The way that the NHS has responded to the coronavirus crisis could pave the way for a rise in the adoption of telemedicine, with technology being used increasingly to help healthcare professionals manage the pandemic.
Picture archiving and communications systems (PACS) help clinicians to make the best possible decisions for patients by giving them quick access to high-quality images.
Optical imaging is used extensively within many biomedical applications, however, it poses a challenge when imaging tissues at the centimetre depth with optic only systems.
The government aims to include the NHS in the digital revolution by introducing new technologies to the health service
Wearable technology has been around for a while now and more and more people are using gadgets like Fitbits and Apple Watches in their daily lives. As well as wearable tech, there’s also hearable tech – items like hearing aids and earbuds.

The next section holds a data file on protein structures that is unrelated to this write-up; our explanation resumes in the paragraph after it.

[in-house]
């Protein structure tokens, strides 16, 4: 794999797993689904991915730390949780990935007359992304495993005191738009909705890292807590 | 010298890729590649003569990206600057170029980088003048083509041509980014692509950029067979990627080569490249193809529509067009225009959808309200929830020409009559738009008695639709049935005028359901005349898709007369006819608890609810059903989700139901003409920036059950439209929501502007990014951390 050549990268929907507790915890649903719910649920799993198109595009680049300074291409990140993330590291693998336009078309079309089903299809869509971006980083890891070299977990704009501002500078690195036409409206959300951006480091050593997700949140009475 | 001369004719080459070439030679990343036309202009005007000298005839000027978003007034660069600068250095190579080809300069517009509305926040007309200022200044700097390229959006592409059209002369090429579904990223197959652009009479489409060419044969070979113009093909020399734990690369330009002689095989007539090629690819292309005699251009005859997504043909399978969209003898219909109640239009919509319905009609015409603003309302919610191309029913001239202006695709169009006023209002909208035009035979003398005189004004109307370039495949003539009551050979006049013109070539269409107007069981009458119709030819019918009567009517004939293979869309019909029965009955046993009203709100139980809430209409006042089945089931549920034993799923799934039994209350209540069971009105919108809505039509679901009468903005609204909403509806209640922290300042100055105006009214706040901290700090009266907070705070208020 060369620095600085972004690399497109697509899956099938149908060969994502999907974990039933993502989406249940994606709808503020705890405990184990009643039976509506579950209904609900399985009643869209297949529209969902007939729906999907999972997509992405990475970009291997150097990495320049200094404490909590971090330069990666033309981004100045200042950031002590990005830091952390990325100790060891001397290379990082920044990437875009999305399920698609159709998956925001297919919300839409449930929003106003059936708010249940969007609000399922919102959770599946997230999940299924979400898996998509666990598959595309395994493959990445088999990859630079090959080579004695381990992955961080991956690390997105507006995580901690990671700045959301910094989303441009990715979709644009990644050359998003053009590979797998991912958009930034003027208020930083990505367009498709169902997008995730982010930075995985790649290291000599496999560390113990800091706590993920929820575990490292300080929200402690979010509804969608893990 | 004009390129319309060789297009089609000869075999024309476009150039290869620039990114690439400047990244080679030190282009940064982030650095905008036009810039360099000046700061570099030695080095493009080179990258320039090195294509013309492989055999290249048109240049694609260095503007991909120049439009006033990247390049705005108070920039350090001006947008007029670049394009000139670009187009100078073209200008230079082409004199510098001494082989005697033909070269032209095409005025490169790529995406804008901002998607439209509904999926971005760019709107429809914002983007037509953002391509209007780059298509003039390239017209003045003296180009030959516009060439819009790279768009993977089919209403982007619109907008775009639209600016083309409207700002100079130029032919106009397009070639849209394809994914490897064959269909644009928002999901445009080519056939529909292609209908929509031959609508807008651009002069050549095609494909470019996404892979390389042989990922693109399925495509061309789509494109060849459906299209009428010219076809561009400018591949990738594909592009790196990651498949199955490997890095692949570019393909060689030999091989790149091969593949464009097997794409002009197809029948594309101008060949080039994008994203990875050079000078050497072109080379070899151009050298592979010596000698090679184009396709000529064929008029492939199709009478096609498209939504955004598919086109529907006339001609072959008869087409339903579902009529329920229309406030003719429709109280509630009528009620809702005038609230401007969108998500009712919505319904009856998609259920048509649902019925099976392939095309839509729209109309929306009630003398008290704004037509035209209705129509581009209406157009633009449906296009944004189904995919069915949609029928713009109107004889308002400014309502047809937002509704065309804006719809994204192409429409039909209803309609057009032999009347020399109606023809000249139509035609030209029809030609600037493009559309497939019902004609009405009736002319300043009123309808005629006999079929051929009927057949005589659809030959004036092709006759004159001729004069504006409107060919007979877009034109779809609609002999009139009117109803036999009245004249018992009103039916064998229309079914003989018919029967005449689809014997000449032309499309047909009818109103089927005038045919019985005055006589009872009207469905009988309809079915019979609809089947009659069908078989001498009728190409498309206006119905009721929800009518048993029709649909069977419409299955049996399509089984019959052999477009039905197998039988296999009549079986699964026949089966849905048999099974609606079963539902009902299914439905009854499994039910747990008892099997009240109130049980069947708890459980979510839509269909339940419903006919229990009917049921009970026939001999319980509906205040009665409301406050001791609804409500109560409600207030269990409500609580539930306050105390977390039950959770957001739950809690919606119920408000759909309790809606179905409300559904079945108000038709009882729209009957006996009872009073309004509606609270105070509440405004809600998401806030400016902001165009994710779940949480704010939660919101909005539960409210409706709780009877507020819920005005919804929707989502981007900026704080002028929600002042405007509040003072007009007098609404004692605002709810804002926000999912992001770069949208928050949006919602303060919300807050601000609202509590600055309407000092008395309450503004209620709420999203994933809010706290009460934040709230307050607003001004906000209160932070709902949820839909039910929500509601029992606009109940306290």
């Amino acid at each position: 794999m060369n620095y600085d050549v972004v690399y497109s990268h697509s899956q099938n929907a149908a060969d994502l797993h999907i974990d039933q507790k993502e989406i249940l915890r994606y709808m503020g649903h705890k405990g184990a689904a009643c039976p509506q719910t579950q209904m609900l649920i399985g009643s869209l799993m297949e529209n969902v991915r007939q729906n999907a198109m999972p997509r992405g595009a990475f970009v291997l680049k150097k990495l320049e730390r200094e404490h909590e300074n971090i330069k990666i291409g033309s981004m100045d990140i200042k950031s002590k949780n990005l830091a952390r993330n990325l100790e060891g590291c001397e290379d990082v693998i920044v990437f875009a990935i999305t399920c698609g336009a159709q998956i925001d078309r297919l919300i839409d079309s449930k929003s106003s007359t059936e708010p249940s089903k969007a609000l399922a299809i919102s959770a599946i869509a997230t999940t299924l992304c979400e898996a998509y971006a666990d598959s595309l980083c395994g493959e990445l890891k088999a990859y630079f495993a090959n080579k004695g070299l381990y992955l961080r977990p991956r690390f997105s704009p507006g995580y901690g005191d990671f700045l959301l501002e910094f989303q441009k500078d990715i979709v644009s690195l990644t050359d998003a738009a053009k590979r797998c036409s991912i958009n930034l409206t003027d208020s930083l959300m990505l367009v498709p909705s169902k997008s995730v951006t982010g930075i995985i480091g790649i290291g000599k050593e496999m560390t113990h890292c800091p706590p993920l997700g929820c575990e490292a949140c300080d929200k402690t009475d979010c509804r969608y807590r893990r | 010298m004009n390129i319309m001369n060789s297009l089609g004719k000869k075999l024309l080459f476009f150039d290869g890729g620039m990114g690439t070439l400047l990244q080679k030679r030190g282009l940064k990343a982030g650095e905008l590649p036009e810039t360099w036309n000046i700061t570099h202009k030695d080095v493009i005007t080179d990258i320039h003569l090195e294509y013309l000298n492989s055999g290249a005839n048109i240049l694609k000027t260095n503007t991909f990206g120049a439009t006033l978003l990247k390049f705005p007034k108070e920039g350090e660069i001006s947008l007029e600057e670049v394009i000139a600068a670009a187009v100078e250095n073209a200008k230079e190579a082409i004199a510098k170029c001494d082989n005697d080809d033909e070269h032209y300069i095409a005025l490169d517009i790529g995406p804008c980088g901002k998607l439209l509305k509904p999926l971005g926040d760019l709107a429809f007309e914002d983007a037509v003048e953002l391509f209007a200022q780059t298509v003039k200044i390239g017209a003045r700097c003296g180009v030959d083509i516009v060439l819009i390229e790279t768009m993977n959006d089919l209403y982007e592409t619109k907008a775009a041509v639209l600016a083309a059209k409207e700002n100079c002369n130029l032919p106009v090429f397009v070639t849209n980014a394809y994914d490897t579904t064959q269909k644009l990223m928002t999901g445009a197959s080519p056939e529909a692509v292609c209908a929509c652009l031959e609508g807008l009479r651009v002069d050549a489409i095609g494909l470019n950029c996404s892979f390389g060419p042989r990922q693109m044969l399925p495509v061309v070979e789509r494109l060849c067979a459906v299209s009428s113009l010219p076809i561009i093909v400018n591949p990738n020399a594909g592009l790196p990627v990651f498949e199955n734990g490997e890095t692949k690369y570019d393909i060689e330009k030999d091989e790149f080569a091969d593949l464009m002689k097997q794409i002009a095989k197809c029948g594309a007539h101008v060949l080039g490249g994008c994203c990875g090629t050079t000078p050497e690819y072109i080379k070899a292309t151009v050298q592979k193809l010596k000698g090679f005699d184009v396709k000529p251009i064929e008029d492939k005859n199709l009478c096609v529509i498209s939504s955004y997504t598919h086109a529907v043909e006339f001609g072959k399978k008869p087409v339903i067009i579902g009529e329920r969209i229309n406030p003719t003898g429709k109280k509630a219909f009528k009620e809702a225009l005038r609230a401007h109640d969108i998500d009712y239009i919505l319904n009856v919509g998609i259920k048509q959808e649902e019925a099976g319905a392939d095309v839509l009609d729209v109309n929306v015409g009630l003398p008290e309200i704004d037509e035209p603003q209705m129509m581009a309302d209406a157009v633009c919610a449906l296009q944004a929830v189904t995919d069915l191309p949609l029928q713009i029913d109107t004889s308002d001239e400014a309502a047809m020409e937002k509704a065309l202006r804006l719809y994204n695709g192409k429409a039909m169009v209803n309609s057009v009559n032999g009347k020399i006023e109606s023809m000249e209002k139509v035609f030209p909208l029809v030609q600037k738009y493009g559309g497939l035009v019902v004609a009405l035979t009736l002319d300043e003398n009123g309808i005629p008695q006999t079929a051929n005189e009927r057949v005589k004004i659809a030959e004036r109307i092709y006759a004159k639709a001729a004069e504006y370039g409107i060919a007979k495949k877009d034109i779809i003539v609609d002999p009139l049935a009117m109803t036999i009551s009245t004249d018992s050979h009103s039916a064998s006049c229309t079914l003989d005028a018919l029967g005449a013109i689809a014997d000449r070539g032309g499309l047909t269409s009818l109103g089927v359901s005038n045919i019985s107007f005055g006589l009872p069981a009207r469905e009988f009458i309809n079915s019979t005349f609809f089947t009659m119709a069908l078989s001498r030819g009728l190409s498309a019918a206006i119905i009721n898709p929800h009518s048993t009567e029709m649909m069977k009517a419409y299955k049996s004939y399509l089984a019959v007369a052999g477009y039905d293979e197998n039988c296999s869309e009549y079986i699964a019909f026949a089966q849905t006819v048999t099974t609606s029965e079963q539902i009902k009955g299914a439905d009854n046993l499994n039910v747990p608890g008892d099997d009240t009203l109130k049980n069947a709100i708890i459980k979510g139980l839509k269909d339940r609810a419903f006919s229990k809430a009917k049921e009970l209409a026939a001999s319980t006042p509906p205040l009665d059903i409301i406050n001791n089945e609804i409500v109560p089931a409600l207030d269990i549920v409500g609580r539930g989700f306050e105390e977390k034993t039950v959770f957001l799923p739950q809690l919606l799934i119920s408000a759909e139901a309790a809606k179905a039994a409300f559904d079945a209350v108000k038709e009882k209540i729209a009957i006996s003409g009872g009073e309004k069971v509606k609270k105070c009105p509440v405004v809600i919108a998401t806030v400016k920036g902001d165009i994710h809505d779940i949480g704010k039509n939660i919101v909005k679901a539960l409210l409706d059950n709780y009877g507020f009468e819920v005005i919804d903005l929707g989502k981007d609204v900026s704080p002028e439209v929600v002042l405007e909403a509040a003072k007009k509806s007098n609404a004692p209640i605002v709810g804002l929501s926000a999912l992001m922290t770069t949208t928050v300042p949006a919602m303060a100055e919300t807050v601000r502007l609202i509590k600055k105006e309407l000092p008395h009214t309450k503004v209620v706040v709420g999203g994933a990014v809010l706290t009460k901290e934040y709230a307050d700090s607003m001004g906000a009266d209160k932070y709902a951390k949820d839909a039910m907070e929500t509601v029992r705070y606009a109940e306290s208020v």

The use of remote access and communications platforms, also known as telemedicine, has been named as one of the three top areas for investment in the UK healthcare sector for a successful digital transformation.
There are many developments that are changing the way in which medical imaging is used and improving the impact it can have on medical professionals and patients alike.
Artificial intelligence (AI) used in conjunction with analysis from radiologists has resulted in breast cancer being diagnosed from medical images with approximately 90 per cent accuracy, according to a new study.